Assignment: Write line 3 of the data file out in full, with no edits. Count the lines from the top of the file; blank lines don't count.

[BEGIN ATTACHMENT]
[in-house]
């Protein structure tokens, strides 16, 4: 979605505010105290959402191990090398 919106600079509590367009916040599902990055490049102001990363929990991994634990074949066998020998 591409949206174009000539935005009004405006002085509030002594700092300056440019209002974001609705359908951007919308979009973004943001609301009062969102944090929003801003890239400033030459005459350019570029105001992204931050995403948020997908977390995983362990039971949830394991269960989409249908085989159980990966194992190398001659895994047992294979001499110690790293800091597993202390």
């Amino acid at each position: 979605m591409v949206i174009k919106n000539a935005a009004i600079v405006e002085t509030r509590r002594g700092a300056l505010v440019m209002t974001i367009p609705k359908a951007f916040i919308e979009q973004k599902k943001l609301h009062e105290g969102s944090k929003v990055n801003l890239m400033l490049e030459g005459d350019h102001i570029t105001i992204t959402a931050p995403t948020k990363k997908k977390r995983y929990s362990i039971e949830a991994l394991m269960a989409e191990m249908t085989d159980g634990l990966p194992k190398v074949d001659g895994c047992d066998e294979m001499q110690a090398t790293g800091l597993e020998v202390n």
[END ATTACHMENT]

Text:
């Amino acid at each position: 979605m591409v949206i174009k919106n000539a935005a009004i600079v405006e002085t509030r509590r002594g700092a300056l505010v440019m209002t974001i367009p609705k359908a951007f916040i919308e979009q973004k599902k943001l609301h009062e105290g969102s944090k929003v990055n801003l890239m400033l490049e030459g005459d350019h102001i570029t105001i992204t959402a931050p995403t948020k990363k997908k977390r995983y929990s362990i039971e949830a991994l394991m269960a989409e191990m249908t085989d159980g634990l990966p194992k190398v074949d001659g895994c047992d066998e294979m001499q110690a090398t790293g800091l597993e020998v202390n």